Joan Stephens

Six-year-old Cathy Chandler wanted a pony and like most six-year-olds she wanted it now. The fact that she lived in the city and had no way to keep one didn’t faze her in the least. She had it all worked out. She lived across from Central Park and would keep her pony there. There was lots of grass and the lake was nearby so he wouldn’t starve or go thirsty. She waited impatiently until her parents asked her what she would like for her birthday. When she told them that she wanted a pony, they had refused her and tried to explain, but she wouldn’t listen. She recalled that her best friend, Bonnie, had thrown a tantrum and had gotten what she wanted; so, she decided to do the same, shocking the heck out of her parents when she threw herself on the floor and started to scream. Without a word, they took her by the hand and marched her to her bedroom and told her she could come out when she had quieted down and apologized. She kept on screaming for awhile and then stopped, waiting for them to come in and tell her that she would get her pony. The apartment was eerily silent; there was not even the sound of the tv playing. She put her ear to the door but heard nothing. Suddenly, she felt lonely, but she could last as long as they could. She just knew that they would eventually give into her. Throwing herself on the bed–the floor was just too hard–she began screaming again. Nothing happened this time either. It finally penetrated that they weren’t going to give into her. She laid in her bed, sobbing. There would be no pony, and if they were angry with her, there might not be a birthday party. But she wasn’t going to apologize. No way! She lay there sniffing and hiccuping for what seemed like forever, but there was no knock on the door.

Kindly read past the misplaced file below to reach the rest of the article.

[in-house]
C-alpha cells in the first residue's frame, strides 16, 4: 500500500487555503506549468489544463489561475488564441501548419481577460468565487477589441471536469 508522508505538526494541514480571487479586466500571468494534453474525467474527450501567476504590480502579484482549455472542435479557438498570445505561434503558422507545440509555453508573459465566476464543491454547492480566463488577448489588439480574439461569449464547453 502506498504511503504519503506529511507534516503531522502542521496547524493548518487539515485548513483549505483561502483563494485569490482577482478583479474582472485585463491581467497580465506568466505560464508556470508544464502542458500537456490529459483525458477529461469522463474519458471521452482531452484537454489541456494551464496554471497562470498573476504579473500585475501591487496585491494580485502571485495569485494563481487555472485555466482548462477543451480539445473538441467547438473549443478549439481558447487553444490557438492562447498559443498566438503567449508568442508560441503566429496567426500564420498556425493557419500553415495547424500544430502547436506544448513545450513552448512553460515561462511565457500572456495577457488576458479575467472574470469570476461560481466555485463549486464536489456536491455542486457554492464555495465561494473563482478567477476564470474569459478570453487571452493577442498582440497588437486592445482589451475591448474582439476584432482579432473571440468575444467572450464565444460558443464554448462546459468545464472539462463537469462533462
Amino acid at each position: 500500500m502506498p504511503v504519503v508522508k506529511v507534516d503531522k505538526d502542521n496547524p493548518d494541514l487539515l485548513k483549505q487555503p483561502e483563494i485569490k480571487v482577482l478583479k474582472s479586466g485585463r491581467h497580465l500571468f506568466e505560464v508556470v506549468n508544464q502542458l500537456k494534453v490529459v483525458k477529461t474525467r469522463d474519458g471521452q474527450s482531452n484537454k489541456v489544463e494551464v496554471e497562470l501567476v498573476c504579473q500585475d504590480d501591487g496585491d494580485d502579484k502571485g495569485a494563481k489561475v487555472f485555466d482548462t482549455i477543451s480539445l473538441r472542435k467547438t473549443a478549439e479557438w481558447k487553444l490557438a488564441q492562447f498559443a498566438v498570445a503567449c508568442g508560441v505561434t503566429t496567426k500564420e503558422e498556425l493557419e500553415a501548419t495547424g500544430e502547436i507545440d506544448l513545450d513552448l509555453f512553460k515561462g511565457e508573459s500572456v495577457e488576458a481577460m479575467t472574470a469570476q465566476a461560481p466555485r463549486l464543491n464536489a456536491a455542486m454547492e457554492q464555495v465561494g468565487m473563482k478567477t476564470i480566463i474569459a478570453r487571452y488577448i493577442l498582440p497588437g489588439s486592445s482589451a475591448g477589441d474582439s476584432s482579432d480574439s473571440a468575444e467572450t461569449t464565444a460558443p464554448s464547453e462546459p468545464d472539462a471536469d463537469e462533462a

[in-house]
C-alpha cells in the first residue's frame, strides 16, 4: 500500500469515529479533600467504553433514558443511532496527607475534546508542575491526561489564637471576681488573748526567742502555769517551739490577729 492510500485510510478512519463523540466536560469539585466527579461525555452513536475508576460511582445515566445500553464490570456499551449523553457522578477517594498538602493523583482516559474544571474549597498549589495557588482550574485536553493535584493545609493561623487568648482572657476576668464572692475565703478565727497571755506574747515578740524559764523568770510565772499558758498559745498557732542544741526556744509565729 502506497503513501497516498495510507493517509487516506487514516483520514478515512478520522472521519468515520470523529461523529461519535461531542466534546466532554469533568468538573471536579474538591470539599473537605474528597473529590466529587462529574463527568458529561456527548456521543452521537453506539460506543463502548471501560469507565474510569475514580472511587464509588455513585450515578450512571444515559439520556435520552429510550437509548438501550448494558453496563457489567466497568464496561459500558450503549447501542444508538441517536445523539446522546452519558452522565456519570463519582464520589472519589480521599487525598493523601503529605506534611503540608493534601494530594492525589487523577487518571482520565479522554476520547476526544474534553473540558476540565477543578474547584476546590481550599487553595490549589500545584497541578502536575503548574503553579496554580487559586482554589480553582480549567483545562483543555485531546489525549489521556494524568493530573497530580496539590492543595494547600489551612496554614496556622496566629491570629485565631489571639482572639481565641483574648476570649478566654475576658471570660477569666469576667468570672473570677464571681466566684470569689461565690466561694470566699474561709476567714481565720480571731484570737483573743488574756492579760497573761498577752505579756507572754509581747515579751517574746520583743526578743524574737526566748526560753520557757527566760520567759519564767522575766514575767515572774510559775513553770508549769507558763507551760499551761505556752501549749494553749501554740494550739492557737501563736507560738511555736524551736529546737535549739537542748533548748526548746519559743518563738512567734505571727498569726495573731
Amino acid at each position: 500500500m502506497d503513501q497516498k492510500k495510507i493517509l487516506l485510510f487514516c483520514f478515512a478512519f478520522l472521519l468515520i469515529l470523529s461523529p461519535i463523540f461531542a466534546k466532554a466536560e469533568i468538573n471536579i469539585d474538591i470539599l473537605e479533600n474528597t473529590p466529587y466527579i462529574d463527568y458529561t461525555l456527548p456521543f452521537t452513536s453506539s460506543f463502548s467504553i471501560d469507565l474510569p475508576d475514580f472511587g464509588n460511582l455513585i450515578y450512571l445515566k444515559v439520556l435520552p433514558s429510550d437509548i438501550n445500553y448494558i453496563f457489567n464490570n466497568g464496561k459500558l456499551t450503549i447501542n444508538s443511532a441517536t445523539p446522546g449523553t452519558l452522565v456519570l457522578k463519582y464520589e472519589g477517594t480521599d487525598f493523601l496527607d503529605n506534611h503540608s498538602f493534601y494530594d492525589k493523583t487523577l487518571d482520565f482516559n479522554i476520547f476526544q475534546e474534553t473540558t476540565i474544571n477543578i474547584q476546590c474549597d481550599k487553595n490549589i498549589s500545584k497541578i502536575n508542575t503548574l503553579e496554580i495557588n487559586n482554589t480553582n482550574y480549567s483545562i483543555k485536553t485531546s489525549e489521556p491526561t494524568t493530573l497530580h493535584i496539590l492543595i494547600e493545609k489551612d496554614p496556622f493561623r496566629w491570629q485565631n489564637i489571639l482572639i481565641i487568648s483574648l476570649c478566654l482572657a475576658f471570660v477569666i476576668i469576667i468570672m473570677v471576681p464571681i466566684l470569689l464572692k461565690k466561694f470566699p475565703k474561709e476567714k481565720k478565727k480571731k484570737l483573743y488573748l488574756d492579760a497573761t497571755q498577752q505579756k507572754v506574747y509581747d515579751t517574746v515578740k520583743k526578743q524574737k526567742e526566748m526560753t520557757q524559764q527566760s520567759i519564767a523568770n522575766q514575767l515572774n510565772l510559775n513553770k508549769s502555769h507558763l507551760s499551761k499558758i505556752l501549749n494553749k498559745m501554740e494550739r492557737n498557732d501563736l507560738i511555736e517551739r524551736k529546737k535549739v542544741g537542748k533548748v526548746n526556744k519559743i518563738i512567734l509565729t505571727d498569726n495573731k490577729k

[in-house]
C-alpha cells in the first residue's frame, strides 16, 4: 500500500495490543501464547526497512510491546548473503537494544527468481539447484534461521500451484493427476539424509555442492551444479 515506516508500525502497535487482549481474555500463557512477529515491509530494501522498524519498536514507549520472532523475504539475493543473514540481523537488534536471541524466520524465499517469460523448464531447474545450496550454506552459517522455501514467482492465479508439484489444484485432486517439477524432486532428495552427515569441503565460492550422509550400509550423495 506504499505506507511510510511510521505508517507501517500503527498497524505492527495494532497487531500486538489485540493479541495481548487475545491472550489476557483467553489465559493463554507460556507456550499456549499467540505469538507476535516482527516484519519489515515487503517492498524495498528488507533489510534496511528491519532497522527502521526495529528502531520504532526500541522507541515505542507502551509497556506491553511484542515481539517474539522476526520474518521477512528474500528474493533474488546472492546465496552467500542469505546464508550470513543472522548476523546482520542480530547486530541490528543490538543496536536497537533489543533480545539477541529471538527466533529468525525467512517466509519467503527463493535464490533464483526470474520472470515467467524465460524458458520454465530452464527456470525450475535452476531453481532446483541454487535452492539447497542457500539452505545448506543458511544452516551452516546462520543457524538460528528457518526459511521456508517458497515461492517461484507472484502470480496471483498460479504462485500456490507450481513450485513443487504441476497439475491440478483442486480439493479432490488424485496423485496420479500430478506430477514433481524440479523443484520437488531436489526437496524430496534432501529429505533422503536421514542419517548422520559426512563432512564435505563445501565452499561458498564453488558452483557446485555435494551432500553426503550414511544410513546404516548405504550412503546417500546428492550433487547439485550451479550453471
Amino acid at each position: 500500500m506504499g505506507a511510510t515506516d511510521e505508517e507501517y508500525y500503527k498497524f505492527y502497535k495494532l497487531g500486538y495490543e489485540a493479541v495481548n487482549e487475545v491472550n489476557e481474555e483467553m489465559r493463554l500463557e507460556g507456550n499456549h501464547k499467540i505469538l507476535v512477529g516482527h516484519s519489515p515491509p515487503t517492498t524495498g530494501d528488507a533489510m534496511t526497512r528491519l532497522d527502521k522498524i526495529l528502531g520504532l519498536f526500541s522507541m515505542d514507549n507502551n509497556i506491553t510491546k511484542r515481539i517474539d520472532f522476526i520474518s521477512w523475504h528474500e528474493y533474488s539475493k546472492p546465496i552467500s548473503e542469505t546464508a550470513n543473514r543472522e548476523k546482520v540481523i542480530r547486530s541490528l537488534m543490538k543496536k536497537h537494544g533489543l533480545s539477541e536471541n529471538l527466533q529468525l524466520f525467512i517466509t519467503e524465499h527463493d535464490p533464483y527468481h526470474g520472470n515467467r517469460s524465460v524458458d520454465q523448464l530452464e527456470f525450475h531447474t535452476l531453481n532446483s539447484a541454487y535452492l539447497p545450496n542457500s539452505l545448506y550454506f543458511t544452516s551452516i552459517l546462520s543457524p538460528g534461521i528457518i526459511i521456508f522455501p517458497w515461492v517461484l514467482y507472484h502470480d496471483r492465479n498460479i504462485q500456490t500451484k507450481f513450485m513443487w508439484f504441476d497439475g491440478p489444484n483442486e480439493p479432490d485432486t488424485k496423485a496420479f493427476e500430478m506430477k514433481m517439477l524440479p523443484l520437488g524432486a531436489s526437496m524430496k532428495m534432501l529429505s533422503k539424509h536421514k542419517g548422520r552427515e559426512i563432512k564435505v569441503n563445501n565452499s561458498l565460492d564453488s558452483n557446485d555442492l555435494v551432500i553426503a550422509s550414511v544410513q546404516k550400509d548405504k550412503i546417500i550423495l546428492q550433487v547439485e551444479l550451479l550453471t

She fell asleep and dreamed of a little golden-haired boy who couldn’t even see the sun. When she awoke, it was twilight and she had missed dinner. No one had come to get her. Deciding that she had been wrong–she had so much more than the boy in her dream–she quietly opened the door and went to find her parents. They were calmly sitting in her father’s library. Sternly, they looked at her. She felt like a criminal. Then her mother held out her arms, and Cathy ran into them, apologizing over and over again. She said that she’d never do that again.

Her father sat her on his knee and said, "Do you know why we punished you?" She shrugged her shoulders; she needed to understand. "In this world there are many children who do not even have decent clothes to wear, decent food to eat, or an adequate place to sleep . . ." She thought about the boy in her dream. Charles continued, " . . . and you have a tantrum because you want a pony? Something that you don’t need and couldn’t have in the city, anyway. You have all you need to keep you healthy and happy, don’t you?" She agreed. "What would you like to do about this situation?"

She thought for a few minutes. "How much does a pony cost?"

After he had told her, she said, "Could we donate that amount to some charity that takes care of children?"

Charles face lit up like a lantern and he hugged her joyfully. When she looked up into his eyes, she saw tears of love there, and she found the same tears in her mother’s eyes. She had redeemed herself.